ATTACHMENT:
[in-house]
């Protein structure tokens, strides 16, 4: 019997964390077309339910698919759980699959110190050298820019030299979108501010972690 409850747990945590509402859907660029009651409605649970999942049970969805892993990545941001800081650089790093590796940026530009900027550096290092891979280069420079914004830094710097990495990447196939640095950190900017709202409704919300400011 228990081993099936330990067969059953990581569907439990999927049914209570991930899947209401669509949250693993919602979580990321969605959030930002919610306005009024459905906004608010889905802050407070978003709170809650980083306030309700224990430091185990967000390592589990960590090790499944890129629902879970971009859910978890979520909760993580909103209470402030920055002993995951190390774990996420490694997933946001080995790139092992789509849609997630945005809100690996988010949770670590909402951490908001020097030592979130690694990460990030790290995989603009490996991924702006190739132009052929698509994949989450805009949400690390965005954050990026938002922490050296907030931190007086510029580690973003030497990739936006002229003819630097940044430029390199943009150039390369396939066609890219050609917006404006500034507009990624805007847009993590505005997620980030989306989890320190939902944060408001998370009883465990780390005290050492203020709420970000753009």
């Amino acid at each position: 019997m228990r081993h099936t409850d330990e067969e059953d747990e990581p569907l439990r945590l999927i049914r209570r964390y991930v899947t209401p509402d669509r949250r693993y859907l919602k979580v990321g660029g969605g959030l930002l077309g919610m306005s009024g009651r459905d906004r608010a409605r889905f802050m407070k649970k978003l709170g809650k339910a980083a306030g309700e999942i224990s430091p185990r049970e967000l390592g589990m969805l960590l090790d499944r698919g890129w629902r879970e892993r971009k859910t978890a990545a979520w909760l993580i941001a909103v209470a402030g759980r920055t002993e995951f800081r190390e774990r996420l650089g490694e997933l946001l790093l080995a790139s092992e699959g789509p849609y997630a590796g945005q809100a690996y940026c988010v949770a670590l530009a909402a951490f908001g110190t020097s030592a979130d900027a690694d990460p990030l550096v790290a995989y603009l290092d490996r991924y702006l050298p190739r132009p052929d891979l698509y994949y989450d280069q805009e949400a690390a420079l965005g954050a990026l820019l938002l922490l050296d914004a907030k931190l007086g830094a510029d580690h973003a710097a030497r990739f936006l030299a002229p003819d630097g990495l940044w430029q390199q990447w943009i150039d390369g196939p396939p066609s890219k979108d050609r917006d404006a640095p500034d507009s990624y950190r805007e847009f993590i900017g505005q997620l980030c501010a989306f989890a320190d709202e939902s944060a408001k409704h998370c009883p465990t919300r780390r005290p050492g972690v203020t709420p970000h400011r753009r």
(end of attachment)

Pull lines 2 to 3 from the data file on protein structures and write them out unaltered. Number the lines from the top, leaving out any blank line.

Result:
């Protein structure tokens, strides 16, 4: 019997964390077309339910698919759980699959110190050298820019030299979108501010972690 409850747990945590509402859907660029009651409605649970999942049970969805892993990545941001800081650089790093590796940026530009900027550096290092891979280069420079914004830094710097990495990447196939640095950190900017709202409704919300400011 228990081993099936330990067969059953990581569907439990999927049914209570991930899947209401669509949250693993919602979580990321969605959030930002919610306005009024459905906004608010889905802050407070978003709170809650980083306030309700224990430091185990967000390592589990960590090790499944890129629902879970971009859910978890979520909760993580909103209470402030920055002993995951190390774990996420490694997933946001080995790139092992789509849609997630945005809100690996988010949770670590909402951490908001020097030592979130690694990460990030790290995989603009490996991924702006190739132009052929698509994949989450805009949400690390965005954050990026938002922490050296907030931190007086510029580690973003030497990739936006002229003819630097940044430029390199943009150039390369396939066609890219050609917006404006500034507009990624805007847009993590505005997620980030989306989890320190939902944060408001998370009883465990780390005290050492203020709420970000753009």
């Amino acid at each position: 019997m228990r081993h099936t409850d330990e067969e059953d747990e990581p569907l439990r945590l999927i049914r209570r964390y991930v899947t209401p509402d669509r949250r693993y859907l919602k979580v990321g660029g969605g959030l930002l077309g919610m306005s009024g009651r459905d906004r608010a409605r889905f802050m407070k649970k978003l709170g809650k339910a980083a306030g309700e999942i224990s430091p185990r049970e967000l390592g589990m969805l960590l090790d499944r698919g890129w629902r879970e892993r971009k859910t978890a990545a979520w909760l993580i941001a909103v209470a402030g759980r920055t002993e995951f800081r190390e774990r996420l650089g490694e997933l946001l790093l080995a790139s092992e699959g789509p849609y997630a590796g945005q809100a690996y940026c988010v949770a670590l530009a909402a951490f908001g110190t020097s030592a979130d900027a690694d990460p990030l550096v790290a995989y603009l290092d490996r991924y702006l050298p190739r132009p052929d891979l698509y994949y989450d280069q805009e949400a690390a420079l965005g954050a990026l820019l938002l922490l050296d914004a907030k931190l007086g830094a510029d580690h973003a710097a030497r990739f936006l030299a002229p003819d630097g990495l940044w430029q390199q990447w943009i150039d390369g196939p396939p066609s890219k979108d050609r917006d404006a640095p500034d507009s990624y950190r805007e847009f993590i900017g505005q997620l980030c501010a989306f989890a320190d709202e939902s944060a408001k409704h998370c009883p465990t919300r780390r005290p050492g972690v203020t709420p970000h400011r753009r």